A Selective Guide to the Arts in Los Angeles

Elizabeth Frances (as Lily) and Jane Lind (as Jessie) in "The Frybread Queen" at the Autry National Center / photo by Tony Dontscheff Photography

What do you want to see at the theater? A story about traditional values eroding? A family drama? A conflict between generations? Loss? Love? Secrets? Beautiful women? A ghost story?

How about one play that weaves all of those elements together into an engaging and surprising narrative?

Native Voices at the Autry presents the world premiere of “The Frybread Queen” this month, and it tells quite a story. From the relationships between the four women on stage to the elements of the supernatural, each discovery that is made throughout the play is clever and unexpected. Carolyn Dunn has written an interesting story filled with rich, beautiful characters that are performed excellently by the actors. They have the comedic timing to contrast the incredible pain and suffering they all experience throughout the play.

While it is a distinctly Native American story, the themes that it explores are ones that we can all relate to. Losing a loved one is difficult for everyone, and it affects each of the characters differently. We see these four women bare their hearts and souls to each other, learning that none of them really understands the next. Each one has a secret that changes the story dramatically, and Dunn makes sure that we don’t see those changes coming. To make matters more interesting, the element of the supernatural leaves its mark on the production in very effective ways.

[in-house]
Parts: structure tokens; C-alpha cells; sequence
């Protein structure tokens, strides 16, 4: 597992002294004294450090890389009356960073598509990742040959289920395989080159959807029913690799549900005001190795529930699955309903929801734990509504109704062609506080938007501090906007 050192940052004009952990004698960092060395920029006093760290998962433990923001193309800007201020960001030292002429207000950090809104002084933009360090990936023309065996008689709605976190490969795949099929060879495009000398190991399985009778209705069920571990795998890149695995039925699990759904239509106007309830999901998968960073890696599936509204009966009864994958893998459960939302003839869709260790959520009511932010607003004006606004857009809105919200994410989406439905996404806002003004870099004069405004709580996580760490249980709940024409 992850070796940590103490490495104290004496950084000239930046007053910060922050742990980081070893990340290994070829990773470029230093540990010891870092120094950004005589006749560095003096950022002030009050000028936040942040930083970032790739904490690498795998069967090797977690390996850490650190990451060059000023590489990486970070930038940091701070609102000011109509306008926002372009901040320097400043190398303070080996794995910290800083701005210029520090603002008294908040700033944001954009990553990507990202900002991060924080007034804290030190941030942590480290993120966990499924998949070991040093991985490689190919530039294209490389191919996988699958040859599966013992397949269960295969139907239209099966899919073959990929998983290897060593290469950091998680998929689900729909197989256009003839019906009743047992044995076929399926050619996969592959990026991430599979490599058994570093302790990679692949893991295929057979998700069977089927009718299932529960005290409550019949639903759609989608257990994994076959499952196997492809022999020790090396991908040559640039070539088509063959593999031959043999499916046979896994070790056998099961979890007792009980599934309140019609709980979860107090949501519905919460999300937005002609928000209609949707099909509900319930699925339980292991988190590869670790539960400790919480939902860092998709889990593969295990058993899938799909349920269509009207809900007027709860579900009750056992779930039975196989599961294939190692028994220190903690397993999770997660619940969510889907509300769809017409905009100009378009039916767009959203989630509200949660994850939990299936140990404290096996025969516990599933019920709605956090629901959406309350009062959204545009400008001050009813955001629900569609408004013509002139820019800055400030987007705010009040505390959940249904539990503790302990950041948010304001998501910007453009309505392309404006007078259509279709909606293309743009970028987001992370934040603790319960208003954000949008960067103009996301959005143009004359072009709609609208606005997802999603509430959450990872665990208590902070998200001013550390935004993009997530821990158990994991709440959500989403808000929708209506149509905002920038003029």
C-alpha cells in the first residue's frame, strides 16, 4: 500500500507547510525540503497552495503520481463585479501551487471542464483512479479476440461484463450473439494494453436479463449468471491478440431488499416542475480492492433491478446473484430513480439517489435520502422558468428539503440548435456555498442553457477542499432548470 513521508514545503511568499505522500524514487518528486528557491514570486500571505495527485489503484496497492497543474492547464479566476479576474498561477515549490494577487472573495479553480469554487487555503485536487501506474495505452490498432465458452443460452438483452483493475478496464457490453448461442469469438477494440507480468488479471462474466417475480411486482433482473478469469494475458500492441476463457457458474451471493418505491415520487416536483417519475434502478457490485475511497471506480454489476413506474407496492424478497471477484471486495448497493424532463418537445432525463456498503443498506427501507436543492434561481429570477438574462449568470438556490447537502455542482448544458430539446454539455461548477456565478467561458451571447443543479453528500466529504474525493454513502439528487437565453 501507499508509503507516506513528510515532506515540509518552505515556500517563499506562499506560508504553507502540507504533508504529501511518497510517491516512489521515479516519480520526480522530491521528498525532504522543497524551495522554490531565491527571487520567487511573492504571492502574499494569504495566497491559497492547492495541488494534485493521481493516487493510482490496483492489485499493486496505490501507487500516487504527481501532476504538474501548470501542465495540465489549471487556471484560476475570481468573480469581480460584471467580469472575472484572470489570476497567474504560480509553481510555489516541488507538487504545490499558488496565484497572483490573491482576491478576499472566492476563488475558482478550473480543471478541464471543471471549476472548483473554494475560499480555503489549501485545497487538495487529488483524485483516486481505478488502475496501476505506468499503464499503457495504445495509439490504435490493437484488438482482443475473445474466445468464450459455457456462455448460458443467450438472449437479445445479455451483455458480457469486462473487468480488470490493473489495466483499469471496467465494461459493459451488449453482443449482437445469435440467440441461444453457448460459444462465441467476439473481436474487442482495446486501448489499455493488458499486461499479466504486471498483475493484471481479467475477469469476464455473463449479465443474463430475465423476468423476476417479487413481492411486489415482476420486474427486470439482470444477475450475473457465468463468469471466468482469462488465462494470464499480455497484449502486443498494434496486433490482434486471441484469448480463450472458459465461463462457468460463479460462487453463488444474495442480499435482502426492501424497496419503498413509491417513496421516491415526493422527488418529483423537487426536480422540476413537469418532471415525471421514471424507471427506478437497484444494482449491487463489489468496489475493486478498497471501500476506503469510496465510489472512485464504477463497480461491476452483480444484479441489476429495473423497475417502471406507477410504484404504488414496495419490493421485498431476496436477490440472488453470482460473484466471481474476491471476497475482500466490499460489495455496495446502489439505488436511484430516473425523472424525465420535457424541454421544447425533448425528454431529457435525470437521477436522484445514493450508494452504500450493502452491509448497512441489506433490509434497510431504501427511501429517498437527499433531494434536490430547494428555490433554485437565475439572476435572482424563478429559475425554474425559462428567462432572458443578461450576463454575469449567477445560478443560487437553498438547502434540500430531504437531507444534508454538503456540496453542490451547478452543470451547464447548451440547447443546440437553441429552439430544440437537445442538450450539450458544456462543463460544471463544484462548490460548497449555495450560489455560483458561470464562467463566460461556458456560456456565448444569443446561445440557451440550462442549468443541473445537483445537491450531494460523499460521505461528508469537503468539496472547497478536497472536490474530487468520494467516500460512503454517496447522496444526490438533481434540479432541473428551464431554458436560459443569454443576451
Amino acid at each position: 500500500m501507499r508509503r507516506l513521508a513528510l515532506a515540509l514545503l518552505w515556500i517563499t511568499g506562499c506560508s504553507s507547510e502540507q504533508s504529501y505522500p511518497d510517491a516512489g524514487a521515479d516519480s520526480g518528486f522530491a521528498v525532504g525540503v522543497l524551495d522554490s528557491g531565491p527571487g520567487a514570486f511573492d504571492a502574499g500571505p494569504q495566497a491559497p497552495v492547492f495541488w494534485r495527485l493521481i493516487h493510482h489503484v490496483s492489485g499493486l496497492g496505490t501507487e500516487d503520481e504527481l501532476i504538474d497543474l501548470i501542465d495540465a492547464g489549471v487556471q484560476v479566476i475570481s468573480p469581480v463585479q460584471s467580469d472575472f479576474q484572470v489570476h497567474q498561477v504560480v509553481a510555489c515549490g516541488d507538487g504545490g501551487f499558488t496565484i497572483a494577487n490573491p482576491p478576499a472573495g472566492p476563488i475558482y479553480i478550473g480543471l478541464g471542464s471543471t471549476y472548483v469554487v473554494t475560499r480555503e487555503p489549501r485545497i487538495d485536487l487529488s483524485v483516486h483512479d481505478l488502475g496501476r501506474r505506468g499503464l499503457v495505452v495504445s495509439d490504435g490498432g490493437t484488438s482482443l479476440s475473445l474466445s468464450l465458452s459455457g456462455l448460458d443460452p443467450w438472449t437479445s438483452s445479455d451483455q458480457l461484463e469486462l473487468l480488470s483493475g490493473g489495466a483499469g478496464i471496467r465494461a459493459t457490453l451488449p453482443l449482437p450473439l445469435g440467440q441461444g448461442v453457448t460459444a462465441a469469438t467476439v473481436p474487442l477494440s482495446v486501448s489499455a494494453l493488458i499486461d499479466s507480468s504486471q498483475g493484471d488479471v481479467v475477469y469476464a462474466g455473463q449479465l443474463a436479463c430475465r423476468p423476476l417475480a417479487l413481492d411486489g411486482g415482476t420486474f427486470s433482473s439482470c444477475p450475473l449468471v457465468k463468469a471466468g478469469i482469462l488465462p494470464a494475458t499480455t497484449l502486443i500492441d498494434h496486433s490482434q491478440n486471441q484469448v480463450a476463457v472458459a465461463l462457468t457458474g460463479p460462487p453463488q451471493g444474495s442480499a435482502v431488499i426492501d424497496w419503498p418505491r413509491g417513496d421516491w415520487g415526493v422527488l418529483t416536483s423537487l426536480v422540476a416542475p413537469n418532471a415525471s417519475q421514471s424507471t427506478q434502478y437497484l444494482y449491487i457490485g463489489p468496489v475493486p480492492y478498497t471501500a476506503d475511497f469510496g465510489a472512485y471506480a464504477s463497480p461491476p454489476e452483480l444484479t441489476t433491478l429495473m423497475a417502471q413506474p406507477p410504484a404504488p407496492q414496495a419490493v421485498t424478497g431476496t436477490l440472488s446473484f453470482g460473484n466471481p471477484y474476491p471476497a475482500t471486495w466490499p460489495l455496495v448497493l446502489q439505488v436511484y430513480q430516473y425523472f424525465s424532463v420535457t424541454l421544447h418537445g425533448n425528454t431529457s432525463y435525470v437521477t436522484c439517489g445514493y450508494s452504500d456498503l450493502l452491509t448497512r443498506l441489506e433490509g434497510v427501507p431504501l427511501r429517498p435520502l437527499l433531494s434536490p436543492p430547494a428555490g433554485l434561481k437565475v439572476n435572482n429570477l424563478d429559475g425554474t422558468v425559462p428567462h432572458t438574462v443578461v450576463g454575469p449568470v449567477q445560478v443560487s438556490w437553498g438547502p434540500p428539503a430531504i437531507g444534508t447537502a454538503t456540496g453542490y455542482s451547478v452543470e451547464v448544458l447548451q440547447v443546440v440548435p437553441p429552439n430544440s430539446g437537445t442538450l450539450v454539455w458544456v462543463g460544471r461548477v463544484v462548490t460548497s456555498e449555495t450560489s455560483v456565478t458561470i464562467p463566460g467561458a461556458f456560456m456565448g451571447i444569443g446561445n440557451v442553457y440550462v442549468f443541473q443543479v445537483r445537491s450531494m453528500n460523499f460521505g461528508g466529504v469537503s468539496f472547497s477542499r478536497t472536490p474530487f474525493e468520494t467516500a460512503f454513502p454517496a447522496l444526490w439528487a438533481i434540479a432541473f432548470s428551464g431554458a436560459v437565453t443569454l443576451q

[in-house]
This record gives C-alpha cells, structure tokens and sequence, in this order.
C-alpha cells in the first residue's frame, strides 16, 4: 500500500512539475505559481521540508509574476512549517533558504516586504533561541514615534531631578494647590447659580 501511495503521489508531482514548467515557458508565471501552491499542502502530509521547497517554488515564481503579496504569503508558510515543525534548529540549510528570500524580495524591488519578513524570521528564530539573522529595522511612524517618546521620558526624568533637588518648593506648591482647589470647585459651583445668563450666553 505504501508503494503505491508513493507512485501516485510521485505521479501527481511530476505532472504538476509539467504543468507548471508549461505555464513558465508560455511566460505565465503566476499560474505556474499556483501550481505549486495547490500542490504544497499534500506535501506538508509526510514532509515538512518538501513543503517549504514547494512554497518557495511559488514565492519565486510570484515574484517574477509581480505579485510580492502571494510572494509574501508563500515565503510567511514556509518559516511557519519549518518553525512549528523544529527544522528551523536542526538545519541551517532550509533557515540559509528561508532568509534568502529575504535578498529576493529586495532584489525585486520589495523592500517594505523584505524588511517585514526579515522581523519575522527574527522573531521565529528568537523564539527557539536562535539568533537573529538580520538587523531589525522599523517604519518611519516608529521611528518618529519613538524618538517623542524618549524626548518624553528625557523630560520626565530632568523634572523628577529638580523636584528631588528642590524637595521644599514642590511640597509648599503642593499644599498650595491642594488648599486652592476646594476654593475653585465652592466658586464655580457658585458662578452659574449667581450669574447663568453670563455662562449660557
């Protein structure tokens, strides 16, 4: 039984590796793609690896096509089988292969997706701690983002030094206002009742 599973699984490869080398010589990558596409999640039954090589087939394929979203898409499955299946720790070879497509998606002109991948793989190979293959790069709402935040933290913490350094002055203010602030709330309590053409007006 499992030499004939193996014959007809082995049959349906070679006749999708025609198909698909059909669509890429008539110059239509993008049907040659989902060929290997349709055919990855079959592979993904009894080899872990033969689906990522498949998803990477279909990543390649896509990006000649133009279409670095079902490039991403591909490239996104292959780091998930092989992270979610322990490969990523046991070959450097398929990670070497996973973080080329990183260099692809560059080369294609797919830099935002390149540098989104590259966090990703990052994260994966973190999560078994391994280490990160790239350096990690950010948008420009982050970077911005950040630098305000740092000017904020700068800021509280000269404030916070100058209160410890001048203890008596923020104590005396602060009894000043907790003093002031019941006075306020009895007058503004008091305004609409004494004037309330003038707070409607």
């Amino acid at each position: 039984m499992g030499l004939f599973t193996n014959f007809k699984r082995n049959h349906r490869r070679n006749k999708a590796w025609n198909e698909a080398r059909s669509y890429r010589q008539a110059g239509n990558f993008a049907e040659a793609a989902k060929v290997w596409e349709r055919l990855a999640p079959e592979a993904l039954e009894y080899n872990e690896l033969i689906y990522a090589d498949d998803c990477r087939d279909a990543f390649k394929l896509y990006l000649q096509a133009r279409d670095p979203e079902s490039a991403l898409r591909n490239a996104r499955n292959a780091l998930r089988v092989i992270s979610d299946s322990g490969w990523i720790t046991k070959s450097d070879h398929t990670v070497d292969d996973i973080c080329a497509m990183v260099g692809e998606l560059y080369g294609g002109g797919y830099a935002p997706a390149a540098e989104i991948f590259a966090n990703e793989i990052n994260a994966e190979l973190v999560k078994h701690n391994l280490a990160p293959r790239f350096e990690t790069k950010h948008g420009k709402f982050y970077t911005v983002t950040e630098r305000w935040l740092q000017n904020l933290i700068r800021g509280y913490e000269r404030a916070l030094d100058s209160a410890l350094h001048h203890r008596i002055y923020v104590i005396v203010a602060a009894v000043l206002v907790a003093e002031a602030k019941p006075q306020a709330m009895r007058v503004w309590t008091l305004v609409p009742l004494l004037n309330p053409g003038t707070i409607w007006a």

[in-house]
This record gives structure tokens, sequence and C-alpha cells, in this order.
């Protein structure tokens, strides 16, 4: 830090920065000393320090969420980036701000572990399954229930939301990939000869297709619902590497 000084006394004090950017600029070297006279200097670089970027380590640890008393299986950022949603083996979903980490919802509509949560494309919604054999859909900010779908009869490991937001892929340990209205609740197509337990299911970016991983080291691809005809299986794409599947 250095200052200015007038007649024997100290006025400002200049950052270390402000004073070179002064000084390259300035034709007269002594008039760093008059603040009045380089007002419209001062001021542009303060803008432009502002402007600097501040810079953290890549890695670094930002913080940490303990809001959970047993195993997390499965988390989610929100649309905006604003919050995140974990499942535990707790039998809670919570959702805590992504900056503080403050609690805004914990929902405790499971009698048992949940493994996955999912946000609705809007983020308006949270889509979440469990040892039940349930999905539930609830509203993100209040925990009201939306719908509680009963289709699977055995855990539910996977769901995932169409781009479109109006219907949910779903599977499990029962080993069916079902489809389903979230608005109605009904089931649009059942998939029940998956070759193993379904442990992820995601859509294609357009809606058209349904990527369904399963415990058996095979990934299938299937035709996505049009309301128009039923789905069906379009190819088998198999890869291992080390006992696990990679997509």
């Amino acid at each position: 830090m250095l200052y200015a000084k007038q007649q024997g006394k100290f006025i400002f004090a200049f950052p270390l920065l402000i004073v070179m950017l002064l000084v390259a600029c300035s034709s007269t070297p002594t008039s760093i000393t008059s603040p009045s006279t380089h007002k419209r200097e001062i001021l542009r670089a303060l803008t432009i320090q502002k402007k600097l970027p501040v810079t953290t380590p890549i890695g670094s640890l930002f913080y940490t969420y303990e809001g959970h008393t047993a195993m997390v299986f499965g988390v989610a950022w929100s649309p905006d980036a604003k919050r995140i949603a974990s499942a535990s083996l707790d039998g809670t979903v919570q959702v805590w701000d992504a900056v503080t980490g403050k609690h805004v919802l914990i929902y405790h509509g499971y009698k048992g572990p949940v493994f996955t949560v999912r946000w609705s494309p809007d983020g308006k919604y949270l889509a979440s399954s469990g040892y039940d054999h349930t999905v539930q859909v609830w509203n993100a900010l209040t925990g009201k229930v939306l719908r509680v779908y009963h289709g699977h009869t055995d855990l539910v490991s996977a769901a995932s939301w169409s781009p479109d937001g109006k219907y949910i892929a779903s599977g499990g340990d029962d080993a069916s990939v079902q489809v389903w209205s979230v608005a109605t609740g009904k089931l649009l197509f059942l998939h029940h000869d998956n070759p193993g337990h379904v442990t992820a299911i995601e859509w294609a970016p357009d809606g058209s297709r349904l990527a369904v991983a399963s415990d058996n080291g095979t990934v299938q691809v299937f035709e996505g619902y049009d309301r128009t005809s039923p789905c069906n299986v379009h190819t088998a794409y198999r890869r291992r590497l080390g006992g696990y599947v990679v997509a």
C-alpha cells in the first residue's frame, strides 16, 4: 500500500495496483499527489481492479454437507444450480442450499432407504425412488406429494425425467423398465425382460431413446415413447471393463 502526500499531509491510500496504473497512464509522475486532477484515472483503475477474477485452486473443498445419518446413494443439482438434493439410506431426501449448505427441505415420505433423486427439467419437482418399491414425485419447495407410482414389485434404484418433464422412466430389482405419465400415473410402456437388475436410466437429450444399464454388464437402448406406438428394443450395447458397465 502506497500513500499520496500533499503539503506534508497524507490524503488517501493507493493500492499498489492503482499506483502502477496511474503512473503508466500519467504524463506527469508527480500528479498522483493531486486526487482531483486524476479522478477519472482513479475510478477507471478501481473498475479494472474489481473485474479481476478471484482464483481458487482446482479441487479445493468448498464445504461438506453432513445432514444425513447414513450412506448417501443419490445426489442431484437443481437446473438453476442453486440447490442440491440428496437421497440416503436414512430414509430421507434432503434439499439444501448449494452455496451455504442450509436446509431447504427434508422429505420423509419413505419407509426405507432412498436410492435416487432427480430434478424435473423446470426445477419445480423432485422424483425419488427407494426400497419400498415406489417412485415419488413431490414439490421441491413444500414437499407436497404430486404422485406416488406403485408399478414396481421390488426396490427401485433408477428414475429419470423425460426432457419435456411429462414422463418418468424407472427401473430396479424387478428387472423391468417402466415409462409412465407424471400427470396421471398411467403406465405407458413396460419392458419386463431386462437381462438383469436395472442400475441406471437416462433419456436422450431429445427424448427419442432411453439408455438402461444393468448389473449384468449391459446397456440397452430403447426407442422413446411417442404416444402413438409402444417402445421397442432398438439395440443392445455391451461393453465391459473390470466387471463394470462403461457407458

Including ghosts and spirits on stage can be a tricky business. The director, Robert Caisley, and his cast do a masterful job of making the audience believe in this ghost, and force us to fear it. The physicality of the actors, especially Shyla Marlin and Elizabeth Frances, is spot-on and terrifying. Pair that with the dynamic acting by Jane Lind and Kimberly Norris Guerrero and you have a cast that pushes each other beyond what is comfortable for the audience to watch. The audience must witness them tear each other’s beliefs and values apart, which is both difficult and engaging.

A good play toys with one’s emotions, and “The Frybread Queen” definitely accomplishes this. Audience members will laugh only moments after squirming in their seats. The characters are endearing, troubled and unique. Watching these four women is a joy.

“The Frybread Queen” runs at the Wells Fargo Theater at the Autry National Center through March 27. Native Voices at the Autry has been developing the play with the playwright, Carolyn Dunn, for three-and-a-half years. It had a developmental production with the Montana Rep. and the University of Montana School of Theatre and Dance in September 2010. Native Voices at the Autry has multiple events planned in conjunction with the play, including talkbacks and a special frybread menu at the Autry’s Golden Spur Café during the day. For tickets or more information, (323) 667-2000, ext. 354, or www.NativeVoicesattheAutry.org.

~David Gerhardt, Culture Spot LA